Sometimes my first ideas are stronger than those that go into print. This might be a case in point: my New York Times Book Review cover highlighting John Vernon’s review of Paulette Jiles’ Enemy Women: A Novel.
The book is set during the Civil War and centers on an 18-year-old woman from the Missouri Ozarks, who is arrested on suspicion of being a Confederate spy and is thrown into a St. Louis prison. There, the prison commandant (a Union major) interrogates - but soon falls in love with - his captive, and ultimately helps her escape.
But how to illustrate that, or, rather, how to illustrate a review that has no physical descriptions of the characters, etc.? (Book Review illustrators are - or were - only provided the text of the review, not the book itself.)
Above is an early, more “realized” sketch: no facial features, but, I hoped, their hands and clothing and setting would hint enough at what the book was about. And here is a page of pencil notes for it - as well as another concept: a crazy-quilt map of Missouri that, I realized, would be better to stitch together with real bits of cloth, rather than to paint (something I wasn’t equipped to risk trying).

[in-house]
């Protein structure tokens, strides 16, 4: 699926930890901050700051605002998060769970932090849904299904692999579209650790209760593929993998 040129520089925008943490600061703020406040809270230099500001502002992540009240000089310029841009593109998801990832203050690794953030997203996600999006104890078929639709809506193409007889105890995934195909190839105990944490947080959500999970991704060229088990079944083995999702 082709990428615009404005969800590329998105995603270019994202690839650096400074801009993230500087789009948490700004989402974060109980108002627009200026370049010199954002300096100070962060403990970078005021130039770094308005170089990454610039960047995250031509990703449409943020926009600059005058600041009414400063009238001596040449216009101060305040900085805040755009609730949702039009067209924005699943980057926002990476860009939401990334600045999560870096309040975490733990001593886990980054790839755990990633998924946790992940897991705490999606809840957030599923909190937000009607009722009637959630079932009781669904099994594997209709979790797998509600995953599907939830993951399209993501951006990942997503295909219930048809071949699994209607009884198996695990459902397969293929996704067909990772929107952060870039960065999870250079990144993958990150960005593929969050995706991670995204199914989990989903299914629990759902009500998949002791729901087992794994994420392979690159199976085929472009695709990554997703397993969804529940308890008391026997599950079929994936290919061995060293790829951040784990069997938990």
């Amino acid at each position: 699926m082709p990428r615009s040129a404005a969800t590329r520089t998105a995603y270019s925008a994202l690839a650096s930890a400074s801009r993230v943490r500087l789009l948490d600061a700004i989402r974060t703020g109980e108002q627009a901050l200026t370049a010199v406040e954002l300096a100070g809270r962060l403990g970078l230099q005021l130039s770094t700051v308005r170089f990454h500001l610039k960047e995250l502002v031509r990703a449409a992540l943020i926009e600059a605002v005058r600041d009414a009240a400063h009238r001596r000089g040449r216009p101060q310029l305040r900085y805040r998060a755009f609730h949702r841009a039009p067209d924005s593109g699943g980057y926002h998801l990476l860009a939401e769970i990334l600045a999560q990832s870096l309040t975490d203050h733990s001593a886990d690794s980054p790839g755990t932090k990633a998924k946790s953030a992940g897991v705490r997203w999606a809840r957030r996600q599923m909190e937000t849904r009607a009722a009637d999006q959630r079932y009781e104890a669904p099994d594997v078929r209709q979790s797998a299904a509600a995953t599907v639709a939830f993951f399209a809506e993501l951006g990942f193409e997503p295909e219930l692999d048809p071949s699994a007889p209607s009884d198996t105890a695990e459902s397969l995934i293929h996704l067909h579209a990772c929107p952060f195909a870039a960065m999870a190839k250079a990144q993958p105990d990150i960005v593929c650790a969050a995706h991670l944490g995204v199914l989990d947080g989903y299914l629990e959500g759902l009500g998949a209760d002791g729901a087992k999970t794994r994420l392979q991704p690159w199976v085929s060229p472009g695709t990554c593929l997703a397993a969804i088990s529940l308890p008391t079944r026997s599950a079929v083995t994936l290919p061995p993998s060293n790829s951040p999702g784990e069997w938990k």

My “hand holding” design was turned down, though. So I ran out and got the novel and searched for descriptions of the two main characters. I wound up settling on an “ambrotype” idea, with a “magic realism” slant, with the major desperately - maybe too desperately - reaching out toward his love. For the major’s pose - and in the interest of time - I adapted one of my favorite Sidney Paget pictures of Sherlock Holmes, illustrating one of my favorite lines in one of my favorite stories, “The Adventure of the Reigate Squire“ (or “Squires” or “Puzzle”): “You’ve done it now, Watson,” said he, coolly. “A pretty mess you've made of the carpet.”
And so this color sketch was born - as was this poor Photoshop tweak where I raised the major’s arm and closed the ambrotype case a little:
Tthe major “breaking through the frame” idea was nixed, however. I had to keep him under glass, and the end result, below, is much more staid and, I think, less intriguing. That orange surface is supposed to be wood, but it looks like the ambrotype case is precariously balanced on it or suspended from it: looking at it now, I should have placed the case on top of a table or the like. But sometimes the better ideas come too late - or too early.
And here is the image as published....